Although the intraperitoneal route of dissemination is considered the most common, ovarian cancer may also metastasize through the lymphatic channels and the hematogenous route.[4] Distant metastases may occur at the time of ovarian cancer diagnosis (stage IV disease) or can arise during the evolution of the disease.[5]

Cutaneous metastases in ovarian carcinoma are found at or around abdominal wall incisions, from laparotomy, laparoscopy, port, and catheter, or drainage sites and in the vicinity of metastatic superficial lymph nodes.[2],[3]

Based on the site of the lesion, skin metastases are classified as metastatic umbilical tumors, which are known as Sister Joseph nodules (SJNs), and non-SJN skin metastases.[1]

Skin metastases can also be divided according to the time of appearance that is skin metastases at initial diagnosis and skin recurrences. Non-SJN skin metastases usually develop in recurrent settings.[1]

The lesions involved are often described as flesh-colored, pink, or violaceous cutaneous or subcutaneous nodules. Other morphological variants of cutaneous metastatic ovarian carcinoma described include herpetiform-pattern metastatic nodules, erythema annulare, cutaneous metastases with calcospherites, scalp nodules, subungual metastases, subcutaneous metastases, and lymphangiosis carcinomatosa of the skin.[4]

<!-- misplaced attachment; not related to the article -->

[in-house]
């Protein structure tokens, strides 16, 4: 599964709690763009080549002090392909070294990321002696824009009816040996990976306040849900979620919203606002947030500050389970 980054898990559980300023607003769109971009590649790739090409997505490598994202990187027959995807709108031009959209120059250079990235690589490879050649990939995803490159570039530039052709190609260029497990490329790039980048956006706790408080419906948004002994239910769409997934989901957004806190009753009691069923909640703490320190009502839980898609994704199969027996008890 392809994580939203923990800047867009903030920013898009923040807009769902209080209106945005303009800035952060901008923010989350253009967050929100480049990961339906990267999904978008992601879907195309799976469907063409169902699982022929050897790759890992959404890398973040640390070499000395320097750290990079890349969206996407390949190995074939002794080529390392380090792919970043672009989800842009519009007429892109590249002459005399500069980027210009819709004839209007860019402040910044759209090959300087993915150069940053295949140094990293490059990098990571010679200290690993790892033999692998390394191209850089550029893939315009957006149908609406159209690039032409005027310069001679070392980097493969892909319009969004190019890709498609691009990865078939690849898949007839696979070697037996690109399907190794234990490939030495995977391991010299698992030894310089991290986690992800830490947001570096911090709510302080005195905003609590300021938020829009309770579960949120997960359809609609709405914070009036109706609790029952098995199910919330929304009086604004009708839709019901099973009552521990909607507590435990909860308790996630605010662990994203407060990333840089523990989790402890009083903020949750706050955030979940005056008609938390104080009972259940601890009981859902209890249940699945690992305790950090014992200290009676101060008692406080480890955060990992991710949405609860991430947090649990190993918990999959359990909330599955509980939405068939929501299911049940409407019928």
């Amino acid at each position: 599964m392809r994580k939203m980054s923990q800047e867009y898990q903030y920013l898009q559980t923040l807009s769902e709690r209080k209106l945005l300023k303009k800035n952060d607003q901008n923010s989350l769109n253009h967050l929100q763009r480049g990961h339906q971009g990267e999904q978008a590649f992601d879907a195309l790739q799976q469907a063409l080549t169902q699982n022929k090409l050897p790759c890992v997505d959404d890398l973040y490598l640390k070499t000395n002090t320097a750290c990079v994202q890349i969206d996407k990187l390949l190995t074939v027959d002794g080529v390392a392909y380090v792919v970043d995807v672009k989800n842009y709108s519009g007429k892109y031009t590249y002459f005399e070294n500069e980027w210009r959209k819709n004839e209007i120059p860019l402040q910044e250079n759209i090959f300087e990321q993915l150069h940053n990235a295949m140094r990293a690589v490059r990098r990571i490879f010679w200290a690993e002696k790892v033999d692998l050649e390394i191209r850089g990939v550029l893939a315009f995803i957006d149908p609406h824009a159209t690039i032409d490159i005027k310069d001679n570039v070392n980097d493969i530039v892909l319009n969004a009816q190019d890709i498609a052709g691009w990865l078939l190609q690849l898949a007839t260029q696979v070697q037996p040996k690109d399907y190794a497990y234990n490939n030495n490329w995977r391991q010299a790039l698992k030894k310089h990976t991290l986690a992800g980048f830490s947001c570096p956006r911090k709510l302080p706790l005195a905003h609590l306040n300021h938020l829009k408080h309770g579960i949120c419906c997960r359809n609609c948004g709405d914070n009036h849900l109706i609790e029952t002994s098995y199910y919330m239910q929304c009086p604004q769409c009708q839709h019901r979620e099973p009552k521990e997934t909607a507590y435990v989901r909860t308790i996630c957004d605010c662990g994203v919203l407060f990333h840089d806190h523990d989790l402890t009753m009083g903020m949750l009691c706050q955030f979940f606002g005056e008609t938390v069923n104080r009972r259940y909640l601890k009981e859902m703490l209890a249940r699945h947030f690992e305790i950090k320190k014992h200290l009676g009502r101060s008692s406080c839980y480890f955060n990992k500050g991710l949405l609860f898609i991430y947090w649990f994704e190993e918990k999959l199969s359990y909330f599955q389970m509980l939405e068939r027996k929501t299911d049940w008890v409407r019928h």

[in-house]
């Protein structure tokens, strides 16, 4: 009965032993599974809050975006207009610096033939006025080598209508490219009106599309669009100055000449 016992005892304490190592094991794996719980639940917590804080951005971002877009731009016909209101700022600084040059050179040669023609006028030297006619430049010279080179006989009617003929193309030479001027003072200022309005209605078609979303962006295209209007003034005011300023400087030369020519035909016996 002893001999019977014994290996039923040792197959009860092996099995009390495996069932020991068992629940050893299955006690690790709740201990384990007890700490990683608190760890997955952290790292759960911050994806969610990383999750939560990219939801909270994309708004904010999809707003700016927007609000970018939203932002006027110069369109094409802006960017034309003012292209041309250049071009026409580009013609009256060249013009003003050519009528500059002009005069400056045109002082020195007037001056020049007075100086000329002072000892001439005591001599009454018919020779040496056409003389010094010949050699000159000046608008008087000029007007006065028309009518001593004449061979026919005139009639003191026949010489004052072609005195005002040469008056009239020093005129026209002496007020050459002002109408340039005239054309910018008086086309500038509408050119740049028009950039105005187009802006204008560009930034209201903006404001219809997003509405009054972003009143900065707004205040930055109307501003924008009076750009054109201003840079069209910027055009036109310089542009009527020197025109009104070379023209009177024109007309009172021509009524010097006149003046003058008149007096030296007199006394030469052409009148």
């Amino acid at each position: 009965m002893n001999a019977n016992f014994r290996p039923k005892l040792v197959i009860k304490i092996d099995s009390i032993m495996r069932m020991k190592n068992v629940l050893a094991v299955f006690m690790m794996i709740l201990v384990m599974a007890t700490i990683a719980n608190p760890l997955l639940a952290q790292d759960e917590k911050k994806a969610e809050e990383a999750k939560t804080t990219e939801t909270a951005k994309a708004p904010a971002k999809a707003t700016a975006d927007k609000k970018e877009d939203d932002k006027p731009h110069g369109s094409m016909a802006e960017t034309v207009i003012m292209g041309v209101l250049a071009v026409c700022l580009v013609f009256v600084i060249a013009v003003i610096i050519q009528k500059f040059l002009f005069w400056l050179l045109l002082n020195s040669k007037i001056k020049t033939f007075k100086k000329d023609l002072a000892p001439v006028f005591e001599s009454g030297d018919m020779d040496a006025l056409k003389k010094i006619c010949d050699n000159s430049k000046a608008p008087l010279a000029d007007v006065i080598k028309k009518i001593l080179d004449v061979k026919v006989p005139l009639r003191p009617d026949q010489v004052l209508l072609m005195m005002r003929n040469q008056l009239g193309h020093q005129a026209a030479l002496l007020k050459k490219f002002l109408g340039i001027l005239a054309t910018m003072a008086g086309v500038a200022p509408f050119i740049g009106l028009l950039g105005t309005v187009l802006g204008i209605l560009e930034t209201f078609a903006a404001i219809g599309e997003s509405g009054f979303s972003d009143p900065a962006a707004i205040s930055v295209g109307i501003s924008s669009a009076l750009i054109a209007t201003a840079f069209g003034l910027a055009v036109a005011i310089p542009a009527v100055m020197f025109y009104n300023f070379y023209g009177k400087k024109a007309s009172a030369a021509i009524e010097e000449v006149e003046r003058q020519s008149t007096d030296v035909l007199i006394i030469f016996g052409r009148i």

Median survival after diagnosis of skin metastasis from ovarian cancer is generally around 4 months, however, our patient succumbed to her illness in just 50 days of the appearance of cutaneous metastasis indicating a very poor and sinister prognosis.

Limb involvement is considered a rare site in the case of ovarian cutaneous metastasis. We report this case to bring out a rare presentation of an uncommon case.



 
  References Top

1.
Otsuka I. Cutaneous metastases in ovarian cancer. Cancers (Basel) 2019;11:1292.  Back to cited text no. 1
    
2.
Cormio G, Capotorto M, Di Vagno G, Cazzolla A, Carriero C, Selvaggi L. Skin metastases in ovarian carcinoma: A report of nine cases and a review of the literature. Gynecol Oncol 2003;90:682-5.  Back to cited text no. 2
    
3.
Kim MK, Kim SH, Lee YY, Choi CH, Kim TJ, Lee JW, et al. Metastatic skin lesions on lower extremities in a patient with recurrent serous papillary ovarian carcinoma: A case report and literature review. Cancer Res Treat 2012;44:142-5.  Back to cited text no. 3
    
4.
McDonald HH, Moore MR, Meffert JJ. Cutaneous metastases from adenocarcinoma of the ovary. JAAD Case Rep 2016;2:406-7.  Back to cited text no. 4
    
5.
Cheng B, Lu W, Xiaoyun W, YaXia C, Xie X. Extra-abdominal metastases from epithelial ovarian carcinoma: An analysis of 20 cases. Int J Gynecol Cancer 2009;19:611-4.  Back to cited text no. 5
    


    Figures

  [Figure 1], [Figure 2], [Figure 3], [Figure 4]